There are three bags of clothing in my basement that I have developed a potentially unhealthy and positively ridiculous attachment to. These bags are filled with cozy, teeny tiny sleepers and itty bitty baby dresses. It’s hard to believe that the long-legged, ponytailed children running around my house were ever small enough to wear them. These clothes have not fit my children for a few years and we are not going to have any more kids. I have no need to keep them. So, then, why can’t I get rid of my baby clothes?
After my husband and I came to the conclusion that our family was complete, I gleefully started flinging baby stuff from our house. The Exersaucer went to the first person who could take it as far away from me as possible. I felt relief when the baby bathtub and jolly jumper left went out the front door. These items once seem crucial, but only for such a short period of time. A period of time that is now over. It felt liberating to rid ourselves of the baby clutter and it some ways the stage of parenting it represented. But when I tried to sort through the little clothes, the out-the-door-right-now decluttering ground to a halt.
How could I get rid of this?
This was a favorite of mine.
Baby’s First Christmas!
This is so cute.
This is so small.
This was sooo expensive.
But it’s in such good shape!
I was angry that these wee sleepers were ruining my purge high. I moved on to Plan B, which was not to sort the clothes but to bag them all up and send it off to an organization that provides baby clothes to families in need. They can be enjoyed by someone else. And yet, a full year later, here the bags still sit, ignoring the very real reasons why they are no longer of use.
Deciding not to have more kids was not a difficult choice. Both of my pregnancies were difficult and childbirth was full-on traumatic. The lasting effects of these experiences spilled over into the first years of my children’s lives. I can say that these were years that were simply survived on my end. There were joyous moments and I am grateful for the experience, but I can honestly say that these years comprised mostly of going through the motions of life. This isn’t an experience I am interested in revisiting.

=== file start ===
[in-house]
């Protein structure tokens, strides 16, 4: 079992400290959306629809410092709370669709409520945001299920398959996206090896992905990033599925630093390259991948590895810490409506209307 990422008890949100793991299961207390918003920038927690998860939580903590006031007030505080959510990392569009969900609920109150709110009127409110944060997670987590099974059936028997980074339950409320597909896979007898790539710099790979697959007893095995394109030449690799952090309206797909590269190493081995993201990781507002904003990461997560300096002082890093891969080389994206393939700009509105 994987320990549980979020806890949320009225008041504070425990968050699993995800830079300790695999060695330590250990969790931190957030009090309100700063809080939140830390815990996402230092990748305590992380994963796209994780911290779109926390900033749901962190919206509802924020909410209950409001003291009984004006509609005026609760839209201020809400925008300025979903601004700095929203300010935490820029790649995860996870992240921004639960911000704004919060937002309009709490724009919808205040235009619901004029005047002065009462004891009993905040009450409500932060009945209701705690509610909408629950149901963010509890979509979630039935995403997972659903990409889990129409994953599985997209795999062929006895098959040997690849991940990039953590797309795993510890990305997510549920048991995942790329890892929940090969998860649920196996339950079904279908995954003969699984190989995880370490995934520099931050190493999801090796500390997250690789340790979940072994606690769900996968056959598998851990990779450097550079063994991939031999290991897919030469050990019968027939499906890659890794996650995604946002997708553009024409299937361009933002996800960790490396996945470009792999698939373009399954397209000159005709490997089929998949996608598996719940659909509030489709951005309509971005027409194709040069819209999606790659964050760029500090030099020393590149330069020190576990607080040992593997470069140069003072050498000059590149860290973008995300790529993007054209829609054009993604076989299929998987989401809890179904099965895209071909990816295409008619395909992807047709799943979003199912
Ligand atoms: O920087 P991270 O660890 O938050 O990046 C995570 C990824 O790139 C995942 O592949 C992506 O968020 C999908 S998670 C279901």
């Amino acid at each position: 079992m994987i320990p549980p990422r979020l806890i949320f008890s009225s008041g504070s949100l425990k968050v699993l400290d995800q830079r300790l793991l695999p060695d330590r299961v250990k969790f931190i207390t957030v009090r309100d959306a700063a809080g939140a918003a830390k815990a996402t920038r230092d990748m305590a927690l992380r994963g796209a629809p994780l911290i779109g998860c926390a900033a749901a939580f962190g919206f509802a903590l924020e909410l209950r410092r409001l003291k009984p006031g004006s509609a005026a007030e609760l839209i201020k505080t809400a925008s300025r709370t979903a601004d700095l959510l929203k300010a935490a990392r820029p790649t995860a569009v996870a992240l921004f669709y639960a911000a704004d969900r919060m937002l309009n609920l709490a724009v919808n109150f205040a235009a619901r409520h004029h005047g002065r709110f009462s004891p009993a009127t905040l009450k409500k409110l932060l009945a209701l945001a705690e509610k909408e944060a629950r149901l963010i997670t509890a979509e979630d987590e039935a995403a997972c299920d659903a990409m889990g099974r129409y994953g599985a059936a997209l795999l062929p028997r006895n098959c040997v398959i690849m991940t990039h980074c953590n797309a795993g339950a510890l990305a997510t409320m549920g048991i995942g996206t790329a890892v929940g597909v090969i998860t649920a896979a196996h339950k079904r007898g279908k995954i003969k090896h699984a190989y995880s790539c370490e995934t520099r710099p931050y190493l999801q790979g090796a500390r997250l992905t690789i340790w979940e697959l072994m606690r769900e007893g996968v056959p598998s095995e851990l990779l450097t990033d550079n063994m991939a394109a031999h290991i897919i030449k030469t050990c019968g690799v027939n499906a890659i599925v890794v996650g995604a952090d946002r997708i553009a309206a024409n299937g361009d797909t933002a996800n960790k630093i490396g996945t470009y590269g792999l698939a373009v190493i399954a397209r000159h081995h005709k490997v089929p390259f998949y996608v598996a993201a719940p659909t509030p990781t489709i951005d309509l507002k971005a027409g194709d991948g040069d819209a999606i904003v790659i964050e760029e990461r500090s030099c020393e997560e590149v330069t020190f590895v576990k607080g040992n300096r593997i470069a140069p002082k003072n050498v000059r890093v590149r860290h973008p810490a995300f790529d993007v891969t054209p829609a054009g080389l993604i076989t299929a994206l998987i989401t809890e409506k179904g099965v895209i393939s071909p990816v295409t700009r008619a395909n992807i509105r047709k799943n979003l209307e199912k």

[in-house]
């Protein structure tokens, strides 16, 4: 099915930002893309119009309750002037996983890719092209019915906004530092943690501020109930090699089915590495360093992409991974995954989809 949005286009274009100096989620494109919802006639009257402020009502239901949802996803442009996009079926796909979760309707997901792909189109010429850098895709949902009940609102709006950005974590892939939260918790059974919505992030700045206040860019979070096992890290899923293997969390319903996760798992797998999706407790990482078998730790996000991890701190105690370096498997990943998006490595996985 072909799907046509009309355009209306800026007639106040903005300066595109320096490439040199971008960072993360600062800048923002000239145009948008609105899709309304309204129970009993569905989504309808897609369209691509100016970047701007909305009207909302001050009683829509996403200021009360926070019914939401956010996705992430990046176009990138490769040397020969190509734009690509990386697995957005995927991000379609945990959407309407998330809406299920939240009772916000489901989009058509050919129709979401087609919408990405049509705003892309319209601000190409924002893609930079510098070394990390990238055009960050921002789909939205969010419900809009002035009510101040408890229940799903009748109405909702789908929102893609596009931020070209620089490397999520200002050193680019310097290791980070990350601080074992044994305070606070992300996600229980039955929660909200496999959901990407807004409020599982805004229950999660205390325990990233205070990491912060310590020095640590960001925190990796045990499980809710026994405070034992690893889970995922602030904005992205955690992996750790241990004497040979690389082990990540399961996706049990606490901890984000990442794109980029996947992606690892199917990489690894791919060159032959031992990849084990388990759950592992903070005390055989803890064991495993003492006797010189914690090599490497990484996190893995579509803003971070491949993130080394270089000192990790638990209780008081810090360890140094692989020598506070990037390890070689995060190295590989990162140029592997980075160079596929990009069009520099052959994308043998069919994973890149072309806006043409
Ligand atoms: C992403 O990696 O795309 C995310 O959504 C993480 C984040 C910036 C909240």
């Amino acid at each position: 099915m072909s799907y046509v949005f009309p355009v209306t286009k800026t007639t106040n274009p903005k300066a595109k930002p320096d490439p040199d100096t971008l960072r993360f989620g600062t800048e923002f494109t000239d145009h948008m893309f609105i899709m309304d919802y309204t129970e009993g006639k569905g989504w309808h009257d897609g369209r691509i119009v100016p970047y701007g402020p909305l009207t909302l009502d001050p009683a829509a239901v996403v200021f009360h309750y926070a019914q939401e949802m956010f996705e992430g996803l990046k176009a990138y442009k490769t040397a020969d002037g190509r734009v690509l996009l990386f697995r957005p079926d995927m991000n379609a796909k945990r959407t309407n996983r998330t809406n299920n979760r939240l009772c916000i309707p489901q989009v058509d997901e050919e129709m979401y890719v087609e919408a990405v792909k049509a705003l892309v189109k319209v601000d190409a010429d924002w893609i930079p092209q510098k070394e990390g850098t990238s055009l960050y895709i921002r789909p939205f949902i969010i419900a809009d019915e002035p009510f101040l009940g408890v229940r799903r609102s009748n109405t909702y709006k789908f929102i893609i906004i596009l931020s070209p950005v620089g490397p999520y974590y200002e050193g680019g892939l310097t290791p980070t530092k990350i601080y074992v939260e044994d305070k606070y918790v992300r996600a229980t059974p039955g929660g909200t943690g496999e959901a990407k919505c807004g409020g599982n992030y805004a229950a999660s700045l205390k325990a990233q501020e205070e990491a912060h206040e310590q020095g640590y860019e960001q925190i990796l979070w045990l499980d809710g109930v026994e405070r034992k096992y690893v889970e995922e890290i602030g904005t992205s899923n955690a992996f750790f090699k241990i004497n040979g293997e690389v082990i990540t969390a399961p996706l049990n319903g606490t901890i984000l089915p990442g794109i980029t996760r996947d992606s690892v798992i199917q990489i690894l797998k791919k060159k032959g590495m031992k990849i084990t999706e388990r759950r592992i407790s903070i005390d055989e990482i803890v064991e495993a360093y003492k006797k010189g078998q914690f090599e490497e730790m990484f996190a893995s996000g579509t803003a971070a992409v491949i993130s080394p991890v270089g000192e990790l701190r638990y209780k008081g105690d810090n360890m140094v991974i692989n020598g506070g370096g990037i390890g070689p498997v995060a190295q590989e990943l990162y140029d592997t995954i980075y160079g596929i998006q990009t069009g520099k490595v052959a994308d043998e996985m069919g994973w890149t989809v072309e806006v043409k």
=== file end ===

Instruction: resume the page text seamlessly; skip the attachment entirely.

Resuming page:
There are also the very real considerations that many parents weigh if they go through the process of deciding to have more children or not. There is the financial aspect, how it might impact careers, living space, personal goals, along with the necessary reserve mental and physical energy. If you have the desire for a child, you can likely find workarounds to accommodate these kinds of conditions.We had considerations that carried a lot of weight and the desire to accommodate just wasn’t there.
You see, I can articulate very clearly how my husband and I came to the decision that we a very happy family of four. Then, I ask, why oh why, does this little bag of clothes have so much power over me? I’ve had to genuinely question if these wee little sleepers could actually cause me to override the very clear and conscious reasoning we have for not having another baby. How can it be so hard to close a metaphorical door on something you know you fundamentally do not want?
So, I did exactly what all of the obvious signs were pointing towards. I thought about the possibility that these clothes represent some latent, unspoken desire to have another baby. The answer to this question came surprisingly easy and had nothing to do with what I thought my previous reasons were. It wasn’t about the trauma of my previous experiences or how workable the practical considerations were for us. The clarity came from the fact that my heart and my brain are not hungry in the same way that I was with my first two children. I would have done just about anything to have had those kids. I would have fought long and hard and spent our last dollar to bring them to our family. That feeling is gone. And so, with this clarity, I have finally concluded that this means that it’s time for the ridiculous bags of adorable, snuggly, wee-sized clothes to go, too.